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South Stream gas pipeline begins construction

10th December 2012

Inauguration of construction works on South Stream gas pipeline attended by high profile figures Vladimir Putin, Gazprom’s Alexey Miller, CEO of Eni and others

South Stream gas pipeline begins construction
The 900 km long and over 2 km deep South Stream will carry Russian gas to southern Europe through the Black Sea

The construction start-up of the much anticipated USD 18.25bn South Stream gas pipeline began on Monday, with celebrations attended by high profile leaders and representatives from the oil and gas industry at the Russkaya compressor station site near Anapa, Krasnodar territory.

The celebrations were attended by Russian president Vladimir Putin, representatives of the participating countries, Alexey Miller, chairman of the Gazprom Management Committee, Paolo Scaroni, CEO of Eni, Henri Proglio, CEO of EDF, and others.

“The start-up of South Stream construction is indeed a historical event. The project embodies the intention of Russia and the countries of Southern and Central Europe to strengthen the partnership in the energy sector and to create a new reliable system of Russian gas supplies to European consumers. South Stream is a comprehensive infrastructure project that gives a powerful impetus to development of the economies in the participating countries,” said Alexey Miller.

A spokesperson for Gazprom Group’s Information Directorate told OGT: “Europe will need an ever more pervasive network of gas transmission facilities to satisfy the growing energy demand. South Stream will contribute considerably to satisfying this need. It will provide a direct link between hydrocarbon suppliers and consumers, ensure delivery of extra gas volumes and make an invaluable contribution to enhancing European energy security.”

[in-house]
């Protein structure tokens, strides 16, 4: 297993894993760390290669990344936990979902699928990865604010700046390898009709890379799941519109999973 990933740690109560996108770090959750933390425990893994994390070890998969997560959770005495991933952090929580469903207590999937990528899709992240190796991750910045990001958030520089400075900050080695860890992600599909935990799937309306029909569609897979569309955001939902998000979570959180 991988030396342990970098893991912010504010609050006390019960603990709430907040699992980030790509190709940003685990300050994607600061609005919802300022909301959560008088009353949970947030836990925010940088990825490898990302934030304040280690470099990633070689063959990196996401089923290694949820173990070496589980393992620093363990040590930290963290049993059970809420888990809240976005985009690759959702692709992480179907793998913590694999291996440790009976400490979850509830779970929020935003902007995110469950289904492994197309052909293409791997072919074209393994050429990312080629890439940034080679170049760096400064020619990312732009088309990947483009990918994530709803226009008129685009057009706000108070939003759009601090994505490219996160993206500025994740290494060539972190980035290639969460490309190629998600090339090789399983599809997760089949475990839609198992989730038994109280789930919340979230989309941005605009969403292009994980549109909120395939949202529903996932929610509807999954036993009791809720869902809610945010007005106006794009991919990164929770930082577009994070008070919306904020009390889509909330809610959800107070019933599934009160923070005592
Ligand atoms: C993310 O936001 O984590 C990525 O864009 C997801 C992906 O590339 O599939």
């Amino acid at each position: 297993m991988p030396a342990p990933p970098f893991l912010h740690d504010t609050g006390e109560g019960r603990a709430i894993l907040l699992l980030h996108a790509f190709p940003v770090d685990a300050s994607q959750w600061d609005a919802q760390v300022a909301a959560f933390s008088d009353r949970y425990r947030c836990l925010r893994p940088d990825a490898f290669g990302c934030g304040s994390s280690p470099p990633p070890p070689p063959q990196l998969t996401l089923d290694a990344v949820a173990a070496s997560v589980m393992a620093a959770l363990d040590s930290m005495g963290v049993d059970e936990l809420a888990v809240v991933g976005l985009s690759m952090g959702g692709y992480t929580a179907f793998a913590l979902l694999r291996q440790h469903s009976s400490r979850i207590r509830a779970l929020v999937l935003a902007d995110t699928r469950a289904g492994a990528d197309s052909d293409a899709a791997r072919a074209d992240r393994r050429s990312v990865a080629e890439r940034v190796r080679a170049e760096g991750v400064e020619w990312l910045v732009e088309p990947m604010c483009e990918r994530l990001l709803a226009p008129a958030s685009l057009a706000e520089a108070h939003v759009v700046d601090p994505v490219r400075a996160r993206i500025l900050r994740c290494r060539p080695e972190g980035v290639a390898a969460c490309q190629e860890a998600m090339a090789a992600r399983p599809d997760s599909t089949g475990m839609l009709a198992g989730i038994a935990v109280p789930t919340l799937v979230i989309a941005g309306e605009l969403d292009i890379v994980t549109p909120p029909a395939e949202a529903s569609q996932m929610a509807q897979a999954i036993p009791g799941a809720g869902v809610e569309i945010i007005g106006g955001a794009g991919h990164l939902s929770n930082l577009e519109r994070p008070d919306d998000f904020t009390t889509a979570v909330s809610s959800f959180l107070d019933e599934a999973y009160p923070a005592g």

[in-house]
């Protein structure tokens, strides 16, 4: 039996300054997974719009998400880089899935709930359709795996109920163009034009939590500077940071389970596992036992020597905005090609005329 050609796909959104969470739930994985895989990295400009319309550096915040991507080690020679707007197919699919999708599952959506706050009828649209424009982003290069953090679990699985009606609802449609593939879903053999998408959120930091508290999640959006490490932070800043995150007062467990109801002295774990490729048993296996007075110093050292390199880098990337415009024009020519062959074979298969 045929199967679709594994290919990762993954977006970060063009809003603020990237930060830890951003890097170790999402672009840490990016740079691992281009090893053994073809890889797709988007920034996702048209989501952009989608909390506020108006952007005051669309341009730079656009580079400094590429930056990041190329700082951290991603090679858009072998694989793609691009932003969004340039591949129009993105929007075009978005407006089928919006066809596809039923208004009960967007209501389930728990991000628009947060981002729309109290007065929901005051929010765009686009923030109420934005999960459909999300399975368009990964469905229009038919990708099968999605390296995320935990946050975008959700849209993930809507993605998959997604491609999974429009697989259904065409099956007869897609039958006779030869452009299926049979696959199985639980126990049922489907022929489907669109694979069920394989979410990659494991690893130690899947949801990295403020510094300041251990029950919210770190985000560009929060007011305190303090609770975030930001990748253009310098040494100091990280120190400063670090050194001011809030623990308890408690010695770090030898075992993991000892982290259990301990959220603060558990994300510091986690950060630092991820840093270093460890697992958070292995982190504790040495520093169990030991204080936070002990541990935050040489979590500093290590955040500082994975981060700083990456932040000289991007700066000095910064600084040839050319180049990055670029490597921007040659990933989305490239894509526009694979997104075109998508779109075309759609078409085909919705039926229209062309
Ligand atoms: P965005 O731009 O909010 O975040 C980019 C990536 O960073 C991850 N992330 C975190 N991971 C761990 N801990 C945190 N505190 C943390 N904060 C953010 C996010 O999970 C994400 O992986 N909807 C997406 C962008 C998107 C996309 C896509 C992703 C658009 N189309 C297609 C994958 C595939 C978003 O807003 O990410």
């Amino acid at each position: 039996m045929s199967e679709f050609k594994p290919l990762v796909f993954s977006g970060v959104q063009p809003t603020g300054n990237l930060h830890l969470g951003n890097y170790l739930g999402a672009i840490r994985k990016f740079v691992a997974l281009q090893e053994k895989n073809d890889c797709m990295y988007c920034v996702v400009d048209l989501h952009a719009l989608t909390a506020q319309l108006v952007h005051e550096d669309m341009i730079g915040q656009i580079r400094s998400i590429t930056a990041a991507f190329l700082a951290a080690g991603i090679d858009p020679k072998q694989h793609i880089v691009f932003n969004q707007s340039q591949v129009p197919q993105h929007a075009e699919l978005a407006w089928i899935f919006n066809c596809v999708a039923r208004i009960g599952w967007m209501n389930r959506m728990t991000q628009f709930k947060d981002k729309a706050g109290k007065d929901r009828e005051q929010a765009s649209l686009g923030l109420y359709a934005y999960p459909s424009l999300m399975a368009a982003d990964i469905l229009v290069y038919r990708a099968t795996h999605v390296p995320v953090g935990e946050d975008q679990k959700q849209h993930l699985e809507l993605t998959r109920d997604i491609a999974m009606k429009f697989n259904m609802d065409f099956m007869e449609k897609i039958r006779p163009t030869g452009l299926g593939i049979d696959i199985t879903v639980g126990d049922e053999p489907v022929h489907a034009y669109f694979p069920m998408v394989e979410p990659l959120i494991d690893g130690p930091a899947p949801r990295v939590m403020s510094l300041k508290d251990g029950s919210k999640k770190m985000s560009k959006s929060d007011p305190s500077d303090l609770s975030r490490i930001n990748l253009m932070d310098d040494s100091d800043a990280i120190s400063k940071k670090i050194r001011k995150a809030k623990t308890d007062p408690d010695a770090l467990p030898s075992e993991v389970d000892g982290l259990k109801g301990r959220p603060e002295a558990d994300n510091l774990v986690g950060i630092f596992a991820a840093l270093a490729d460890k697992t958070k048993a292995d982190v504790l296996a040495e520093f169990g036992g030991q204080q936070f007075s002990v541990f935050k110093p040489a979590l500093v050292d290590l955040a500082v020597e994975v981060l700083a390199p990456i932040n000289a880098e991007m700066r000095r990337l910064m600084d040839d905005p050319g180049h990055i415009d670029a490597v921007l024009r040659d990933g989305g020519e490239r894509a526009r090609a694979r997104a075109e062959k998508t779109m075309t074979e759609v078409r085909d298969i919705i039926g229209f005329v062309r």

The 900 km long and over 2 km deep South Stream will carry Russian gas to southern Europe through the Black Sea.

Gazprom and Eni own a 50 per cent and 20 per cent stake in the USD 18.25bn project, respectively, while Germany’s Wintershall and France’s EDF each own 15 per cent. Russia is expected to provide around half of the funds required to put the project on wheels.

The first gas is expected to be pumped through the pipeline in 2015, and export some 63 billion cubic meters to southern Europe. Gazprom caters to 40 per cent of the European Union’s energy needs and exported an estimated 150 billion cubic meters of gas to the region in 2011. Europe’s dependence on gas is expected to increase in the next thirty years. The UK is estimated to import 50-80 per cent of its gas needs by 2020 according to The Oxford Institute for Energy Studies.

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